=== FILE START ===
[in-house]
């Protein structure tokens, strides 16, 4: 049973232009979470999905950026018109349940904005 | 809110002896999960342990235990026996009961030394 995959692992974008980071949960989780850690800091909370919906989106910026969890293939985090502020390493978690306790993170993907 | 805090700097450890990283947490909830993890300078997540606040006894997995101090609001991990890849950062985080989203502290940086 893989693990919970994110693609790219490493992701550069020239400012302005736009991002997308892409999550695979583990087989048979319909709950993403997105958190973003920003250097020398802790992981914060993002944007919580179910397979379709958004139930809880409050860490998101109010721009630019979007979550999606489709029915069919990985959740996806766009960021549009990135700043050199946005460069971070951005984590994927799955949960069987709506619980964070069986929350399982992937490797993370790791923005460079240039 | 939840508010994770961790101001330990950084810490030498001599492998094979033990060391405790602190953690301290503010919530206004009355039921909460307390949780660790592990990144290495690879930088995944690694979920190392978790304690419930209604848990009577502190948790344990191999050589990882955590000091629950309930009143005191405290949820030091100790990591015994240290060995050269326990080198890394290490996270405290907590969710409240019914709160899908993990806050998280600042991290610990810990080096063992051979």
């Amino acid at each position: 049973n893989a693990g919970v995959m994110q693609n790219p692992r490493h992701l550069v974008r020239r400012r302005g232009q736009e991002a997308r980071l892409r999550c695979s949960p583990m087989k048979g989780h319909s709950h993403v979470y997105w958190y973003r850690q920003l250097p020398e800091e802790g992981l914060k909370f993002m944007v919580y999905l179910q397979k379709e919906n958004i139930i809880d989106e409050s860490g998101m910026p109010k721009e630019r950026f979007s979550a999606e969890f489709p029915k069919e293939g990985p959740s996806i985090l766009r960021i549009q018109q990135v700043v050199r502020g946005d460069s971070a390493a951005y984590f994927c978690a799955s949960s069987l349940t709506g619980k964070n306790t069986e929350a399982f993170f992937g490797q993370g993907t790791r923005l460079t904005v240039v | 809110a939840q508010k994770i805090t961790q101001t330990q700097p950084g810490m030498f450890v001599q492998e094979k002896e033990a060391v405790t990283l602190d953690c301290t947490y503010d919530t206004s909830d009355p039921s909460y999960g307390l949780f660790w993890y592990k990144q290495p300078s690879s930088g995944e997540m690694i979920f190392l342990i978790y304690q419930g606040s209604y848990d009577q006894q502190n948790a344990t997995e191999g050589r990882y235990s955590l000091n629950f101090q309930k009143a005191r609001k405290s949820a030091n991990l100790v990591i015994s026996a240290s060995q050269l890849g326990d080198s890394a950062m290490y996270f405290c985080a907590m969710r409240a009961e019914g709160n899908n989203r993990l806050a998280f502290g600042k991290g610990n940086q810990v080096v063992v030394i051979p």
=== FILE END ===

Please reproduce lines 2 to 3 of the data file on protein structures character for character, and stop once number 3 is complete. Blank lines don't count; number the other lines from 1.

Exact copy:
């Protein structure tokens, strides 16, 4: 049973232009979470999905950026018109349940904005 | 809110002896999960342990235990026996009961030394 995959692992974008980071949960989780850690800091909370919906989106910026969890293939985090502020390493978690306790993170993907 | 805090700097450890990283947490909830993890300078997540606040006894997995101090609001991990890849950062985080989203502290940086 893989693990919970994110693609790219490493992701550069020239400012302005736009991002997308892409999550695979583990087989048979319909709950993403997105958190973003920003250097020398802790992981914060993002944007919580179910397979379709958004139930809880409050860490998101109010721009630019979007979550999606489709029915069919990985959740996806766009960021549009990135700043050199946005460069971070951005984590994927799955949960069987709506619980964070069986929350399982992937490797993370790791923005460079240039 | 939840508010994770961790101001330990950084810490030498001599492998094979033990060391405790602190953690301290503010919530206004009355039921909460307390949780660790592990990144290495690879930088995944690694979920190392978790304690419930209604848990009577502190948790344990191999050589990882955590000091629950309930009143005191405290949820030091100790990591015994240290060995050269326990080198890394290490996270405290907590969710409240019914709160899908993990806050998280600042991290610990810990080096063992051979």
């Amino acid at each position: 049973n893989a693990g919970v995959m994110q693609n790219p692992r490493h992701l550069v974008r020239r400012r302005g232009q736009e991002a997308r980071l892409r999550c695979s949960p583990m087989k048979g989780h319909s709950h993403v979470y997105w958190y973003r850690q920003l250097p020398e800091e802790g992981l914060k909370f993002m944007v919580y999905l179910q397979k379709e919906n958004i139930i809880d989106e409050s860490g998101m910026p109010k721009e630019r950026f979007s979550a999606e969890f489709p029915k069919e293939g990985p959740s996806i985090l766009r960021i549009q018109q990135v700043v050199r502020g946005d460069s971070a390493a951005y984590f994927c978690a799955s949960s069987l349940t709506g619980k964070n306790t069986e929350a399982f993170f992937g490797q993370g993907t790791r923005l460079t904005v240039v | 809110a939840q508010k994770i805090t961790q101001t330990q700097p950084g810490m030498f450890v001599q492998e094979k002896e033990a060391v405790t990283l602190d953690c301290t947490y503010d919530t206004s909830d009355p039921s909460y999960g307390l949780f660790w993890y592990k990144q290495p300078s690879s930088g995944e997540m690694i979920f190392l342990i978790y304690q419930g606040s209604y848990d009577q006894q502190n948790a344990t997995e191999g050589r990882y235990s955590l000091n629950f101090q309930k009143a005191r609001k405290s949820a030091n991990l100790v990591i015994s026996a240290s060995q050269l890849g326990d080198s890394a950062m290490y996270f405290c985080a907590m969710r409240a009961e019914g709160n899908n989203r993990l806050a998280f502290g600042k991290g610990n940086q810990v080096v063992v030394i051979p």